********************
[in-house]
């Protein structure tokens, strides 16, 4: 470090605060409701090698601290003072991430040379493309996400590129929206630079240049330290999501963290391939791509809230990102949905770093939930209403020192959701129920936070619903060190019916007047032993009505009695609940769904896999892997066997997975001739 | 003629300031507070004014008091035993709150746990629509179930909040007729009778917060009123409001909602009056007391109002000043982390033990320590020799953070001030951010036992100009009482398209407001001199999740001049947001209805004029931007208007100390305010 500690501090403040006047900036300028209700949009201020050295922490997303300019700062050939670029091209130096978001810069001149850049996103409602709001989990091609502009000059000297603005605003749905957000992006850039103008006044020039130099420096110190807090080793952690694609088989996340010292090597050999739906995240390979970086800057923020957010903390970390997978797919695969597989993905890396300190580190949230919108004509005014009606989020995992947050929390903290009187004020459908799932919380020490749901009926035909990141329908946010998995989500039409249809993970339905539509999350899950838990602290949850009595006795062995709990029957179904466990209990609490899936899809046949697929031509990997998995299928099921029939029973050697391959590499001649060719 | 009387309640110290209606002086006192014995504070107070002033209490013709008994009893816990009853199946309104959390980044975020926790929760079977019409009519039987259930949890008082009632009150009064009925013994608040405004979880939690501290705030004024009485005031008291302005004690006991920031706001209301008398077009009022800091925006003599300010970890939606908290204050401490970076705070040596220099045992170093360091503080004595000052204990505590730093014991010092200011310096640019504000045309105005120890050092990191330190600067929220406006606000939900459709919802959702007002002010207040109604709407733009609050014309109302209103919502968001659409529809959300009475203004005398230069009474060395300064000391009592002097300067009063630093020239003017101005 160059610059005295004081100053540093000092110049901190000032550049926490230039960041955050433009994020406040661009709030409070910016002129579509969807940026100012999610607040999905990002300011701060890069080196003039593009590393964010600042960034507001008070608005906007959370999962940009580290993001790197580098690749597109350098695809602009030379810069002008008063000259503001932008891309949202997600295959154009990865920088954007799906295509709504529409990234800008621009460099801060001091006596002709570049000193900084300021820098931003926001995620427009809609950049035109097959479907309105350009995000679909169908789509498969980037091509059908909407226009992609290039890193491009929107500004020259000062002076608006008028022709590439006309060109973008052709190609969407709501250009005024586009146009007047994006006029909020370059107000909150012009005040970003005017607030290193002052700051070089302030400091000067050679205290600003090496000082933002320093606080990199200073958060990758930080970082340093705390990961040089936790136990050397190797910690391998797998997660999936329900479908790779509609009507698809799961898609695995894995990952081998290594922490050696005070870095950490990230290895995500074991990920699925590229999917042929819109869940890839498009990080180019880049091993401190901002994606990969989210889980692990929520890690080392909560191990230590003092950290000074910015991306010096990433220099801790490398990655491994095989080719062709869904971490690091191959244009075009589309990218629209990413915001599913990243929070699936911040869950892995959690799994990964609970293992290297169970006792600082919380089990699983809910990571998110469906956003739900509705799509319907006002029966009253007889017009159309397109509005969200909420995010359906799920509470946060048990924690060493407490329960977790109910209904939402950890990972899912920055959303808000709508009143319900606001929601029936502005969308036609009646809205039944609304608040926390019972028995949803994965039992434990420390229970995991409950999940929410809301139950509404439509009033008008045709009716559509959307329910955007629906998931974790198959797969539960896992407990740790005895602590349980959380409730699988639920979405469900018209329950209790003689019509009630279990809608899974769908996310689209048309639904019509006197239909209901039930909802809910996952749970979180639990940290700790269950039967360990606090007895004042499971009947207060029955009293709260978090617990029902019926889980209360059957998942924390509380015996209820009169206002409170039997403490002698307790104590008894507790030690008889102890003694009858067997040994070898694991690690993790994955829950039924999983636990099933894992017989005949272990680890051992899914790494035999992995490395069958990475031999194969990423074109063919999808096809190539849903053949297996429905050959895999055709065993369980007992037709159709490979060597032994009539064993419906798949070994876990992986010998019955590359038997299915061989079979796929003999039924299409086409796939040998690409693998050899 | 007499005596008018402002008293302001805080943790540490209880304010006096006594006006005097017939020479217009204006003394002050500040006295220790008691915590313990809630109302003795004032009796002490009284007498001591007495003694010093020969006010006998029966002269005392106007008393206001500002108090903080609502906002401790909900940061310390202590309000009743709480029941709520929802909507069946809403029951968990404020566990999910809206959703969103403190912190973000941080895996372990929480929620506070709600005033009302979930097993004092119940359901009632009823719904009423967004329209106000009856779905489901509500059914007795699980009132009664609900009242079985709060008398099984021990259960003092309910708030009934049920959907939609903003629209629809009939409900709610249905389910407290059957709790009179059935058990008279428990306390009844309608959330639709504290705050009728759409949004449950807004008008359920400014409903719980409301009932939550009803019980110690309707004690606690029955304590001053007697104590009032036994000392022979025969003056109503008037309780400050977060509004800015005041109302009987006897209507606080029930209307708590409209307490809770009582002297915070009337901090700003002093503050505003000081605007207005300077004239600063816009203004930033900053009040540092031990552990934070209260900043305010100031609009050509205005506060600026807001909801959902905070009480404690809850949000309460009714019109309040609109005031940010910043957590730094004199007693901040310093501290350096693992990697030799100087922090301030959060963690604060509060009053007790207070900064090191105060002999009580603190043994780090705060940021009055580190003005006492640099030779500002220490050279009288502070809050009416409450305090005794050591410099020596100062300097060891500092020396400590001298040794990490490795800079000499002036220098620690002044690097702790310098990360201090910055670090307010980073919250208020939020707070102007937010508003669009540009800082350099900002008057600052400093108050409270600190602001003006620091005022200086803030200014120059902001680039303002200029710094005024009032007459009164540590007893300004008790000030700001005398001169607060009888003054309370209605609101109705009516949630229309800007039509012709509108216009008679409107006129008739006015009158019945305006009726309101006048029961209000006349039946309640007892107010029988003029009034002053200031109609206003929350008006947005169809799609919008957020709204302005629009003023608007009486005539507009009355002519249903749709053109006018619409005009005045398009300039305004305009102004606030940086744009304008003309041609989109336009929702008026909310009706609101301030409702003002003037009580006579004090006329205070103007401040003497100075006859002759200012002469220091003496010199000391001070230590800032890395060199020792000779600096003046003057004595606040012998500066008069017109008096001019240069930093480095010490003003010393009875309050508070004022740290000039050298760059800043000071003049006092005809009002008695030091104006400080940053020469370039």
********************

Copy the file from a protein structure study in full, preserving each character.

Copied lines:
[in-house]
């Protein structure tokens, strides 16, 4: 470090605060409701090698601290003072991430040379493309996400590129929206630079240049330290999501963290391939791509809230990102949905770093939930209403020192959701129920936070619903060190019916007047032993009505009695609940769904896999892997066997997975001739 | 003629300031507070004014008091035993709150746990629509179930909040007729009778917060009123409001909602009056007391109002000043982390033990320590020799953070001030951010036992100009009482398209407001001199999740001049947001209805004029931007208007100390305010 500690501090403040006047900036300028209700949009201020050295922490997303300019700062050939670029091209130096978001810069001149850049996103409602709001989990091609502009000059000297603005605003749905957000992006850039103008006044020039130099420096110190807090080793952690694609088989996340010292090597050999739906995240390979970086800057923020957010903390970390997978797919695969597989993905890396300190580190949230919108004509005014009606989020995992947050929390903290009187004020459908799932919380020490749901009926035909990141329908946010998995989500039409249809993970339905539509999350899950838990602290949850009595006795062995709990029957179904466990209990609490899936899809046949697929031509990997998995299928099921029939029973050697391959590499001649060719 | 009387309640110290209606002086006192014995504070107070002033209490013709008994009893816990009853199946309104959390980044975020926790929760079977019409009519039987259930949890008082009632009150009064009925013994608040405004979880939690501290705030004024009485005031008291302005004690006991920031706001209301008398077009009022800091925006003599300010970890939606908290204050401490970076705070040596220099045992170093360091503080004595000052204990505590730093014991010092200011310096640019504000045309105005120890050092990191330190600067929220406006606000939900459709919802959702007002002010207040109604709407733009609050014309109302209103919502968001659409529809959300009475203004005398230069009474060395300064000391009592002097300067009063630093020239003017101005 160059610059005295004081100053540093000092110049901190000032550049926490230039960041955050433009994020406040661009709030409070910016002129579509969807940026100012999610607040999905990002300011701060890069080196003039593009590393964010600042960034507001008070608005906007959370999962940009580290993001790197580098690749597109350098695809602009030379810069002008008063000259503001932008891309949202997600295959154009990865920088954007799906295509709504529409990234800008621009460099801060001091006596002709570049000193900084300021820098931003926001995620427009809609950049035109097959479907309105350009995000679909169908789509498969980037091509059908909407226009992609290039890193491009929107500004020259000062002076608006008028022709590439006309060109973008052709190609969407709501250009005024586009146009007047994006006029909020370059107000909150012009005040970003005017607030290193002052700051070089302030400091000067050679205290600003090496000082933002320093606080990199200073958060990758930080970082340093705390990961040089936790136990050397190797910690391998797998997660999936329900479908790779509609009507698809799961898609695995894995990952081998290594922490050696005070870095950490990230290895995500074991990920699925590229999917042929819109869940890839498009990080180019880049091993401190901002994606990969989210889980692990929520890690080392909560191990230590003092950290000074910015991306010096990433220099801790490398990655491994095989080719062709869904971490690091191959244009075009589309990218629209990413915001599913990243929070699936911040869950892995959690799994990964609970293992290297169970006792600082919380089990699983809910990571998110469906956003739900509705799509319907006002029966009253007889017009159309397109509005969200909420995010359906799920509470946060048990924690060493407490329960977790109910209904939402950890990972899912920055959303808000709508009143319900606001929601029936502005969308036609009646809205039944609304608040926390019972028995949803994965039992434990420390229970995991409950999940929410809301139950509404439509009033008008045709009716559509959307329910955007629906998931974790198959797969539960896992407990740790005895602590349980959380409730699988639920979405469900018209329950209790003689019509009630279990809608899974769908996310689209048309639904019509006197239909209901039930909802809910996952749970979180639990940290700790269950039967360990606090007895004042499971009947207060029955009293709260978090617990029902019926889980209360059957998942924390509380015996209820009169206002409170039997403490002698307790104590008894507790030690008889102890003694009858067997040994070898694991690690993790994955829950039924999983636990099933894992017989005949272990680890051992899914790494035999992995490395069958990475031999194969990423074109063919999808096809190539849903053949297996429905050959895999055709065993369980007992037709159709490979060597032994009539064993419906798949070994876990992986010998019955590359038997299915061989079979796929003999039924299409086409796939040998690409693998050899 | 007499005596008018402002008293302001805080943790540490209880304010006096006594006006005097017939020479217009204006003394002050500040006295220790008691915590313990809630109302003795004032009796002490009284007498001591007495003694010093020969006010006998029966002269005392106007008393206001500002108090903080609502906002401790909900940061310390202590309000009743709480029941709520929802909507069946809403029951968990404020566990999910809206959703969103403190912190973000941080895996372990929480929620506070709600005033009302979930097993004092119940359901009632009823719904009423967004329209106000009856779905489901509500059914007795699980009132009664609900009242079985709060008398099984021990259960003092309910708030009934049920959907939609903003629209629809009939409900709610249905389910407290059957709790009179059935058990008279428990306390009844309608959330639709504290705050009728759409949004449950807004008008359920400014409903719980409301009932939550009803019980110690309707004690606690029955304590001053007697104590009032036994000392022979025969003056109503008037309780400050977060509004800015005041109302009987006897209507606080029930209307708590409209307490809770009582002297915070009337901090700003002093503050505003000081605007207005300077004239600063816009203004930033900053009040540092031990552990934070209260900043305010100031609009050509205005506060600026807001909801959902905070009480404690809850949000309460009714019109309040609109005031940010910043957590730094004199007693901040310093501290350096693992990697030799100087922090301030959060963690604060509060009053007790207070900064090191105060002999009580603190043994780090705060940021009055580190003005006492640099030779500002220490050279009288502070809050009416409450305090005794050591410099020596100062300097060891500092020396400590001298040794990490490795800079000499002036220098620690002044690097702790310098990360201090910055670090307010980073919250208020939020707070102007937010508003669009540009800082350099900002008057600052400093108050409270600190602001003006620091005022200086803030200014120059902001680039303002200029710094005024009032007459009164540590007893300004008790000030700001005398001169607060009888003054309370209605609101109705009516949630229309800007039509012709509108216009008679409107006129008739006015009158019945305006009726309101006048029961209000006349039946309640007892107010029988003029009034002053200031109609206003929350008006947005169809799609919008957020709204302005629009003023608007009486005539507009009355002519249903749709053109006018619409005009005045398009300039305004305009102004606030940086744009304008003309041609989109336009929702008026909310009706609101301030409702003002003037009580006579004090006329205070103007401040003497100075006859002759200012002469220091003496010199000391001070230590800032890395060199020792000779600096003046003057004595606040012998500066008069017109008096001019240069930093480095010490003003010393009875309050508070004022740290000039050298760059800043000071003049006092005809009002008695030091104006400080940053020469370039």